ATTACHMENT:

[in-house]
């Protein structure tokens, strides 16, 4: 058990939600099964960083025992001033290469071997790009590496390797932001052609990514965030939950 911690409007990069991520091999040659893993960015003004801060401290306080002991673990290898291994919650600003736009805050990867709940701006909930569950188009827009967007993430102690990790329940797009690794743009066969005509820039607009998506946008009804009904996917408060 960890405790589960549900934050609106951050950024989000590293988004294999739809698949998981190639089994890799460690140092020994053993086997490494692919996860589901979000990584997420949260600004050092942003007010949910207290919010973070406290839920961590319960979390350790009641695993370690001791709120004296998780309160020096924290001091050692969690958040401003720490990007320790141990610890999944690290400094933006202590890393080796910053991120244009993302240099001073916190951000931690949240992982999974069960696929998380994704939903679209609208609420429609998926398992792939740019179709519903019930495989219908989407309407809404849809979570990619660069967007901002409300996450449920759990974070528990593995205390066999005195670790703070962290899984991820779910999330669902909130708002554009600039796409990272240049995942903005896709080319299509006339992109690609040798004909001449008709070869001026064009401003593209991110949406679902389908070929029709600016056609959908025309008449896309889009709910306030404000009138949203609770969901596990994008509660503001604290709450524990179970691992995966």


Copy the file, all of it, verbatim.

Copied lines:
[in-house]
């Protein structure tokens, strides 16, 4: 058990939600099964960083025992001033290469071997790009590496390797932001052609990514965030939950 911690409007990069991520091999040659893993960015003004801060401290306080002991673990290898291994919650600003736009805050990867709940701006909930569950188009827009967007993430102690990790329940797009690794743009066969005509820039607009998506946008009804009904996917408060 960890405790589960549900934050609106951050950024989000590293988004294999739809698949998981190639089994890799460690140092020994053993086997490494692919996860589901979000990584997420949260600004050092942003007010949910207290919010973070406290839920961590319960979390350790009641695993370690001791709120004296998780309160020096924290001091050692969690958040401003720490990007320790141990610890999944690290400094933006202590890393080796910053991120244009993302240099001073916190951000931690949240992982999974069960696929998380994704939903679209609208609420429609998926398992792939740019179709519903019930495989219908989407309407809404849809979570990619660069967007901002409300996450449920759990974070528990593995205390066999005195670790703070962290899984991820779910999330669902909130708002554009600039796409990272240049995942903005896709080319299509006339992109690609040798004909001449008709070869001026064009401003593209991110949406679902389908070929029709600016056609959908025309008449896309889009709910306030404000009138949203609770969901596990994008509660503001604290709450524990179970691992995966």